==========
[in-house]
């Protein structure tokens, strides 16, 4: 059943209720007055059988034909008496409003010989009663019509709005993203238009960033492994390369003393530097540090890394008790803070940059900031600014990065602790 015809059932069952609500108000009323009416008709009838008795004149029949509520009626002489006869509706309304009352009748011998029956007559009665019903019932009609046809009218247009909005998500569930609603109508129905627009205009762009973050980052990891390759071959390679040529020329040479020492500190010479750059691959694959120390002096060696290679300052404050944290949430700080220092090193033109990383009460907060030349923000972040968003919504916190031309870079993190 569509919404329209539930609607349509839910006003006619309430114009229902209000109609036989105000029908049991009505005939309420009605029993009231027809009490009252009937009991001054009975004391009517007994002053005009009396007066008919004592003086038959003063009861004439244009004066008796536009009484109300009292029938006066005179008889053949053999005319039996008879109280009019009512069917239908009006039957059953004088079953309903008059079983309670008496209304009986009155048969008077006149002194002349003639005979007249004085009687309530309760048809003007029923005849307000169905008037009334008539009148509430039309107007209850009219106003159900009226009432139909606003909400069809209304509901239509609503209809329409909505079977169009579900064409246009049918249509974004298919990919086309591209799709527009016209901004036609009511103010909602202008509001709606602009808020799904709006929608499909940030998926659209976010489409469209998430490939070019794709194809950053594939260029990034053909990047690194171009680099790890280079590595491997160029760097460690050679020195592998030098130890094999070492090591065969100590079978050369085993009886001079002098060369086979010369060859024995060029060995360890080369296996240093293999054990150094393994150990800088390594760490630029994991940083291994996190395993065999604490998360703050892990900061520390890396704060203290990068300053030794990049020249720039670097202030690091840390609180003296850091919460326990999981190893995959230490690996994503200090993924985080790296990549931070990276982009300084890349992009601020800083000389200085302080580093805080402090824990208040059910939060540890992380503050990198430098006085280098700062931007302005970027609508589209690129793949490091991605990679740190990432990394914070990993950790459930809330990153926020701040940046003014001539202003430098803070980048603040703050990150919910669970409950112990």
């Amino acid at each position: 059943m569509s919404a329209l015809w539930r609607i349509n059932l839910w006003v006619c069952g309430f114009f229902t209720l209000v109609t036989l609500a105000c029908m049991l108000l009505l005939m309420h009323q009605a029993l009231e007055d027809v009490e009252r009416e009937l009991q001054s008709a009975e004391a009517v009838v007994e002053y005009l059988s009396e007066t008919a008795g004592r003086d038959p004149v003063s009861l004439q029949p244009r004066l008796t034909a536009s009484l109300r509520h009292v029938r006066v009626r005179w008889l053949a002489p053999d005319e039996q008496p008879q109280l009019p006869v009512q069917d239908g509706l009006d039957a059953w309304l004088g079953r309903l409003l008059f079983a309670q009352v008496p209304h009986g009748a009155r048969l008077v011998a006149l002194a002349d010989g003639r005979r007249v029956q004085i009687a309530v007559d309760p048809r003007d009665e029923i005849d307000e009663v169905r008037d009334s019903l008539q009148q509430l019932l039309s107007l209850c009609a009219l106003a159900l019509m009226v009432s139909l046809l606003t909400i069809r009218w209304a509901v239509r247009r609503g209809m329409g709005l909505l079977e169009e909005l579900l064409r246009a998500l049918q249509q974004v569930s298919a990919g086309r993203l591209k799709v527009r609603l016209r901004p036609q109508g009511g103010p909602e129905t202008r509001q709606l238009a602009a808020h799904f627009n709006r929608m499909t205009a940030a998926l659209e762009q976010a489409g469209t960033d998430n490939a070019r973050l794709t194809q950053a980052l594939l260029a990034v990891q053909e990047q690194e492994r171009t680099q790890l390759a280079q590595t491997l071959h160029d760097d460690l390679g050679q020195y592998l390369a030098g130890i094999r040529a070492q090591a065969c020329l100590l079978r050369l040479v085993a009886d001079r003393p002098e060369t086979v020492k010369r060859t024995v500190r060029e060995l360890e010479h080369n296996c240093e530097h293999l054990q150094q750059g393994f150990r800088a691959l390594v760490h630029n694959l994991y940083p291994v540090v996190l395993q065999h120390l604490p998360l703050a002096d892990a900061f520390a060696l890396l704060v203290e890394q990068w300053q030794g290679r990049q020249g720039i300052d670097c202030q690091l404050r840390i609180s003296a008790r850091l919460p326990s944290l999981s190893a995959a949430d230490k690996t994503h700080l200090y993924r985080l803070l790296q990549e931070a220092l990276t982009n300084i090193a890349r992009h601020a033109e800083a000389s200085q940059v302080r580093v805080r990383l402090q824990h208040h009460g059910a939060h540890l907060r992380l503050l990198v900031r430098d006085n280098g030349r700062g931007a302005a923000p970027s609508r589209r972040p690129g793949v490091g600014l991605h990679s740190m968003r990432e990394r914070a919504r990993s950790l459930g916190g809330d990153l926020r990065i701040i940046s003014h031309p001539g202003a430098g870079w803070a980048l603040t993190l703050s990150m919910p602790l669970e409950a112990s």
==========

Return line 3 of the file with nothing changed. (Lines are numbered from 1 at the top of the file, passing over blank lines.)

């Amino acid at each position: 059943m569509s919404a329209l015809w539930r609607i349509n059932l839910w006003v006619c069952g309430f114009f229902t209720l209000v109609t036989l609500a105000c029908m049991l108000l009505l005939m309420h009323q009605a029993l009231e007055d027809v009490e009252r009416e009937l009991q001054s008709a009975e004391a009517v009838v007994e002053y005009l059988s009396e007066t008919a008795g004592r003086d038959p004149v003063s009861l004439q029949p244009r004066l008796t034909a536009s009484l109300r509520h009292v029938r006066v009626r005179w008889l053949a002489p053999d005319e039996q008496p008879q109280l009019p006869v009512q069917d239908g509706l009006d039957a059953w309304l004088g079953r309903l409003l008059f079983a309670q009352v008496p209304h009986g009748a009155r048969l008077v011998a006149l002194a002349d010989g003639r005979r007249v029956q004085i009687a309530v007559d309760p048809r003007d009665e029923i005849d307000e009663v169905r008037d009334s019903l008539q009148q509430l019932l039309s107007l209850c009609a009219l106003a159900l019509m009226v009432s139909l046809l606003t909400i069809r009218w209304a509901v239509r247009r609503g209809m329409g709005l909505l079977e169009e909005l579900l064409r246009a998500l049918q249509q974004v569930s298919a990919g086309r993203l591209k799709v527009r609603l016209r901004p036609q109508g009511g103010p909602e129905t202008r509001q709606l238009a602009a808020h799904f627009n709006r929608m499909t205009a940030a998926l659209e762009q976010a489409g469209t960033d998430n490939a070019r973050l794709t194809q950053a980052l594939l260029a990034v990891q053909e990047q690194e492994r171009t680099q790890l390759a280079q590595t491997l071959h160029d760097d460690l390679g050679q020195y592998l390369a030098g130890i094999r040529a070492q090591a065969c020329l100590l079978r050369l040479v085993a009886d001079r003393p002098e060369t086979v020492k010369r060859t024995v500190r060029e060995l360890e010479h080369n296996c240093e530097h293999l054990q150094q750059g393994f150990r800088a691959l390594v760490h630029n694959l994991y940083p291994v540090v996190l395993q065999h120390l604490p998360l703050a002096d892990a900061f520390a060696l890396l704060v203290e890394q990068w300053q030794g290679r990049q020249g720039i300052d670097c202030q690091l404050r840390i609180s003296a008790r850091l919460p326990s944290l999981s190893a995959a949430d230490k690996t994503h700080l200090y993924r985080l803070l790296q990549e931070a220092l990276t982009n300084i090193a890349r992009h601020a033109e800083a000389s200085q940059v302080r580093v805080r990383l402090q824990h208040h009460g059910a939060h540890l907060r992380l503050l990198v900031r430098d006085n280098g030349r700062g931007a302005a923000p970027s609508r589209r972040p690129g793949v490091g600014l991605h990679s740190m968003r990432e990394r914070a919504r990993s950790l459930g916190g809330d990153l926020r990065i701040i940046s003014h031309p001539g202003a430098g870079w803070a980048l603040t993190l703050s990150m919910p602790l669970e409950a112990s």